On February 6, 2016 Beyoncé released “Formation” on her website, a new song accompanied by a music video that was both so shocking and unexpected, that the internet could not but get in on the discussion. And I heard it there first, as people I knew buzzed with excitement about the video they had just seen, explaining its contents and backstory to me, before I got the chance to see it myself.  
The video symbolizes many incidents that are worth remembering - scenes resembling Hurricane Katrina, images of the South and New Orleans Police, as well as lyrics so explicit that as expressed by Hanna Choi and Lea Donnella of npr.org in their article titled , “we marveled at her ability to get away with it “.  The images reminded people, of every race and ethnicity, that black lives matter. And why you might ask? To get people talking.
The main point could not be more blunt: Beyoncé used her power as a popular figure to create a piece that encouraged those who were too afraid, to voice their opinion and exclaim their pride in being black. She was the fire-starter to the burning rage that lit up the Internet. 
 In return, this proved one thing: the voice of those not as famous and not as heard as Beyoncé’s contributed to this call to formation just as much as the artist herself. We bask in their pride, their bravery, their excitement and their passion to shake ignorance out of not just Americans, but the world.  Beyoncé encouraged black people and specifically black women to speak up and address this topic. Black women everywhere expressed their support to “slay” with Queen B.
Beyoncé started a revolution that provoked those itching to speak up, and paved a safe path for them to say what was on their minds. As iconic as she is, she is one voice (a particularly strong one) amongst many that share the same feelings. She took advantage of her position in the media got a necessary conversation started, which proves to be more important. Beyoncé did not explain her references, but put down guidelines for those who knew it best to explain it for us.
were some of the most repeated words amongst the articles addressing the ignorance. And from there the discussion grew and the people (mostly black women) of the Internet proclaimed their pride along with their support. The truth is, we didn’t know Beyoncé was black as much as we knew black male artists were black.  
Black female contributors spoke up about Black Girl Magic, a phrase created by CaShawn Thompson to “illustrate the universal awesomeness of black women” as defined by Julee Wilson, the Senior Fashion Editor at The Huffington Post. This was one of the elements expressed in ‘Formation’ that pertained specifically to black women. They felt the need to express their emotions towards this movement, in return helping us all understand it better.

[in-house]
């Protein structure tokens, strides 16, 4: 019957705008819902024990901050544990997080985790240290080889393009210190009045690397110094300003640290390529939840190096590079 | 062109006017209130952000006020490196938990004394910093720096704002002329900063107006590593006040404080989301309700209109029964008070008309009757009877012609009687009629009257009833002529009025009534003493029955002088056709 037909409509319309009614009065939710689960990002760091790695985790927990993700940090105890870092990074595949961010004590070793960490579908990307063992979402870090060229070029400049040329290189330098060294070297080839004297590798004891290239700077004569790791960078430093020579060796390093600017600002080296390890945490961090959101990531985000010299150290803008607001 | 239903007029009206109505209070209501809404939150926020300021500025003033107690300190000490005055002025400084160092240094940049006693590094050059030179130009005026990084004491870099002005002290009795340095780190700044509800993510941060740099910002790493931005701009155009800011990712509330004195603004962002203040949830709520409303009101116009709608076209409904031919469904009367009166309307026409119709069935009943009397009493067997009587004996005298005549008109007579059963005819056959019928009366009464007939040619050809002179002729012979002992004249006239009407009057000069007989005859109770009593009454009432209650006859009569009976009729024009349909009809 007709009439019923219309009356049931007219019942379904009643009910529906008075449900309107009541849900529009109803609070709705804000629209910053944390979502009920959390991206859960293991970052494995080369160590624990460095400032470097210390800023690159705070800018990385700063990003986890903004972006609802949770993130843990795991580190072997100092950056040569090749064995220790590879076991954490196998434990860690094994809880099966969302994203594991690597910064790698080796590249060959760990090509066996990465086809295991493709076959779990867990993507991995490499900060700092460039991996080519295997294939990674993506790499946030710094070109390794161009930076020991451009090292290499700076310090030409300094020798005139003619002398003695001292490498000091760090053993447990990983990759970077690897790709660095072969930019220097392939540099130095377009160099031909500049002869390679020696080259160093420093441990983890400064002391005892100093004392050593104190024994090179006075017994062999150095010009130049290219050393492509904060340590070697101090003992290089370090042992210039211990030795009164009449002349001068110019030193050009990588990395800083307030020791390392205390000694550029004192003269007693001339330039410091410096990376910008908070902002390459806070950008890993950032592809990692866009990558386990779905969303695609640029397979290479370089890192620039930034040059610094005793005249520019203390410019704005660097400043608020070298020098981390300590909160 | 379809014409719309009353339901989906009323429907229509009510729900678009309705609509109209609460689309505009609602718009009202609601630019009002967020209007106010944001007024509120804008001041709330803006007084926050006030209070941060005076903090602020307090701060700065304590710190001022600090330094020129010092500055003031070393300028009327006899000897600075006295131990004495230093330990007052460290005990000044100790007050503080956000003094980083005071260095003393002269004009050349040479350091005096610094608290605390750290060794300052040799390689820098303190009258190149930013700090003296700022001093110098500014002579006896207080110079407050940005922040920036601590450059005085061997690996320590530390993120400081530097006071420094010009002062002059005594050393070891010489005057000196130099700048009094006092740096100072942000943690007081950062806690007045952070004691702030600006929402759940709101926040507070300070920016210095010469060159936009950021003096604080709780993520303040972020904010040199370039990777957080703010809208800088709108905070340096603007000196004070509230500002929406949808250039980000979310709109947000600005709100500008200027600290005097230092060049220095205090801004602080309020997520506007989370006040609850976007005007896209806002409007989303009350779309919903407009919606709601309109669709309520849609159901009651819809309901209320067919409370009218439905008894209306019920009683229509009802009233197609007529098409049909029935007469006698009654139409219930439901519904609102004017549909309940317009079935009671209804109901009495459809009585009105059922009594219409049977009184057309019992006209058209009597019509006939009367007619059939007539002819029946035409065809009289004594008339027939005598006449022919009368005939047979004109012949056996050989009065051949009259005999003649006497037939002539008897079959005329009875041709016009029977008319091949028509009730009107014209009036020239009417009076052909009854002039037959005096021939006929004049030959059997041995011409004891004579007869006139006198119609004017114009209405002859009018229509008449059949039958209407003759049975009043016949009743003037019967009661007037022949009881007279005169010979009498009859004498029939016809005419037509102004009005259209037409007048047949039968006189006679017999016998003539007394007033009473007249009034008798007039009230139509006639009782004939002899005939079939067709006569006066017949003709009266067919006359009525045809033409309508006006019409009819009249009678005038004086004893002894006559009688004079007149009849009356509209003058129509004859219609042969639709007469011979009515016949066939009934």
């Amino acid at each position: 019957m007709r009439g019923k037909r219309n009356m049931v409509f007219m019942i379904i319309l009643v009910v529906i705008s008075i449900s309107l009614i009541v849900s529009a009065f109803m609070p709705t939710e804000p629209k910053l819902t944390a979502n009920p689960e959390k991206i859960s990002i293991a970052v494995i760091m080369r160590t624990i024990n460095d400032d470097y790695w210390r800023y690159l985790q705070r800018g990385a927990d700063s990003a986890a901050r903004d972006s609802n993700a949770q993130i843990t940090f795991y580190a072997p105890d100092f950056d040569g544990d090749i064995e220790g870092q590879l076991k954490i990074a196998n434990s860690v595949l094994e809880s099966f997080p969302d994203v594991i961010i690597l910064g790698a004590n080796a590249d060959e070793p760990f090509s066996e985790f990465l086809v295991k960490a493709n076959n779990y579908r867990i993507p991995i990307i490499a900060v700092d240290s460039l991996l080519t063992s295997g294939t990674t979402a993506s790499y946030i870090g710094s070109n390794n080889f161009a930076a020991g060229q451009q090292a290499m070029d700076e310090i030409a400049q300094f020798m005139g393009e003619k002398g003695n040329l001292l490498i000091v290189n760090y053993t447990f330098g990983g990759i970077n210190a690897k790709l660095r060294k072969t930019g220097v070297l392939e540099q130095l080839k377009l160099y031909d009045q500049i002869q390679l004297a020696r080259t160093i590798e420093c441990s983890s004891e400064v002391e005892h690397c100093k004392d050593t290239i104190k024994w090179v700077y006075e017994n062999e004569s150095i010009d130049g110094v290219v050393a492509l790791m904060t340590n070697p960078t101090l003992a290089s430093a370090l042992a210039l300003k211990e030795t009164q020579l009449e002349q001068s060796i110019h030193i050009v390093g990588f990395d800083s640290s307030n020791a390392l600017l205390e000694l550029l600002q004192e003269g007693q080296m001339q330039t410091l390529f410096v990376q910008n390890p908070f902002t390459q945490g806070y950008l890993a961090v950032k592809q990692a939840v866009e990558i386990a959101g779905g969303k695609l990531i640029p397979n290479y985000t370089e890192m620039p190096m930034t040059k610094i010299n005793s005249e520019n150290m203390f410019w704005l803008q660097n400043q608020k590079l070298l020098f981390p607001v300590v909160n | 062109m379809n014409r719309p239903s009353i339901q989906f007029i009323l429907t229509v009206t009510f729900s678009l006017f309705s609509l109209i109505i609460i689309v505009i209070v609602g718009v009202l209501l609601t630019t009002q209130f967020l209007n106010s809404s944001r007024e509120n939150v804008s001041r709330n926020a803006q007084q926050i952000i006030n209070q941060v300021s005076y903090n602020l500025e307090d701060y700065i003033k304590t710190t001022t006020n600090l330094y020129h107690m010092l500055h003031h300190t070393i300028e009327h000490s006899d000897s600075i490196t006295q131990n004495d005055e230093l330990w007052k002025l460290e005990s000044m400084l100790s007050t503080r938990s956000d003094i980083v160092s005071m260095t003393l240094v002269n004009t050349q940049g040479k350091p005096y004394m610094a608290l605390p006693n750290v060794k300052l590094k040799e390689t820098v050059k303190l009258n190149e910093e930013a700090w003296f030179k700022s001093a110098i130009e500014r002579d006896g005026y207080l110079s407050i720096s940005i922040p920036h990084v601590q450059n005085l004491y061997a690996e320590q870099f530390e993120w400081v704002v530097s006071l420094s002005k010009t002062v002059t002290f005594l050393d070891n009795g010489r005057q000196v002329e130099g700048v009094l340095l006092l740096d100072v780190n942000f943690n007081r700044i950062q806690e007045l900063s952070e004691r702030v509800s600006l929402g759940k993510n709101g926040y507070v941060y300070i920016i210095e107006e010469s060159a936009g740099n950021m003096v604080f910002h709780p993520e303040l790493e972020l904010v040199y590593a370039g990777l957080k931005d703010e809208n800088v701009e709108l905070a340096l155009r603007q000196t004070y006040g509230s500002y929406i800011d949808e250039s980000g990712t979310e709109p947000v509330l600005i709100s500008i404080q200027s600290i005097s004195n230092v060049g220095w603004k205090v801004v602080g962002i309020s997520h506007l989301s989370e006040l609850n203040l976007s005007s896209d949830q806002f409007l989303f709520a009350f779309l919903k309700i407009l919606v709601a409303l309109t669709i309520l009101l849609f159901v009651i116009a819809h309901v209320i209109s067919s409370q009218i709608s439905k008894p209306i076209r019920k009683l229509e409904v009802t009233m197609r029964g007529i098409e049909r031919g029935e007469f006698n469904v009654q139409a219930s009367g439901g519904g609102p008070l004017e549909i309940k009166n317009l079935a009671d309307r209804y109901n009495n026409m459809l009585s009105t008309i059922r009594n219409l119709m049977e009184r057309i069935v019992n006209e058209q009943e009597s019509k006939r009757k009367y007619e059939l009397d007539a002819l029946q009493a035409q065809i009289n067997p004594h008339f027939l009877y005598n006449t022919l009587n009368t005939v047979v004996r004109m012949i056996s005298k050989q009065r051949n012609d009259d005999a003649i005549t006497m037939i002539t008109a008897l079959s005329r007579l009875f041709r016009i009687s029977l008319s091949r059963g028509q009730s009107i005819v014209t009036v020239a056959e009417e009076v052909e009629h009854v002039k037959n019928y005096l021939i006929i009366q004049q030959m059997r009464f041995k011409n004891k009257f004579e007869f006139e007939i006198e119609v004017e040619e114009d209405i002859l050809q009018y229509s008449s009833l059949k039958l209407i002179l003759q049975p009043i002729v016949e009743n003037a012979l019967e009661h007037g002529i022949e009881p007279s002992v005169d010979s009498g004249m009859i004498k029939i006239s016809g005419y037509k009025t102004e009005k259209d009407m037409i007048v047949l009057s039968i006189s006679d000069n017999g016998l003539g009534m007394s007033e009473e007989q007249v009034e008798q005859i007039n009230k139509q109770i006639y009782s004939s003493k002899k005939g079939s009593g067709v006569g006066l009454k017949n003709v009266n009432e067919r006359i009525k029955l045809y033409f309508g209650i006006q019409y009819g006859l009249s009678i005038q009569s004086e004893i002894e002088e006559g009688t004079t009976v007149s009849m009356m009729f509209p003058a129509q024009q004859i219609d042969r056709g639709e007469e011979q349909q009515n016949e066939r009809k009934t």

Another significant element of the video was Beyoncé’s use of the word “bama”. To many, myself included, the word “bama” makes zero sense, or if it does make sense, we couldn’t technically relate. For those unfamiliar, “bama” was used amongst youth in Washington D.C. to describe someone who could not dress, was uneducated, and was “country”. Hours after the video was released, articles surfaced applauding Beyoncé for including the discrimination against “bama” blackness as a central issue of this movement, and in return glorifying the term. She got those who related to the term talking and sharing their experiences.  
Many proclaimed that her portrayal of these issues was exaggerated. However, what most people disregarded was the discourse that was forming amongst the African American community as they began to voice their personal reactions to the music video. Discussion circulated around the true significance of such a politically and socially rigorous piece, and as an outsider of this movement, reading through what people had to say made it all the more powerful. Choi and Donnella prove this point, stating that their initial response was to refer to the Internet “to better understand why this video feels so important”. Without all these interpretations and discourse surrounding her video online, people who are not as familiar with the incidents she addresses would not have understood what the video was actually about and the message would not have been delivered as powerfully as it was. 
Many argued that the video diverged attention away from actual goals of the Black Lives Matter movement. Some claimed this was all a publicity stunt to generate buzz for her Super Bowl half-time show, and that she was promoting her self-brand, and using pressing issues to feed her popularity. Critiques aside, and regardless of Beyoncé not matching society’s stereotypical image of black women, ‘Formation’ was important when it got people talking. It was released on the anniversary of Trayvon Martin ‘s death and a day before Sandra Bland’s, and conveniently fired at the entire world during Black History Month. There is no doubt that her publicists knew what they were doing, but the greater picture is being overlooked and that is the circulation of discourse.  
This video helped educate many, resulting in a discussion bigger than Beyoncé herself. It reminisced black history and reflected that there is nothing racist about voicing your opinion of who you are. One would hope a conversation this powerful would inspire those of other races and ethnicities to be brave enough to speak about their culture and be proud. Beyoncé’s ‘Formation’ proved to be as educational and eye opening as it was provocative.
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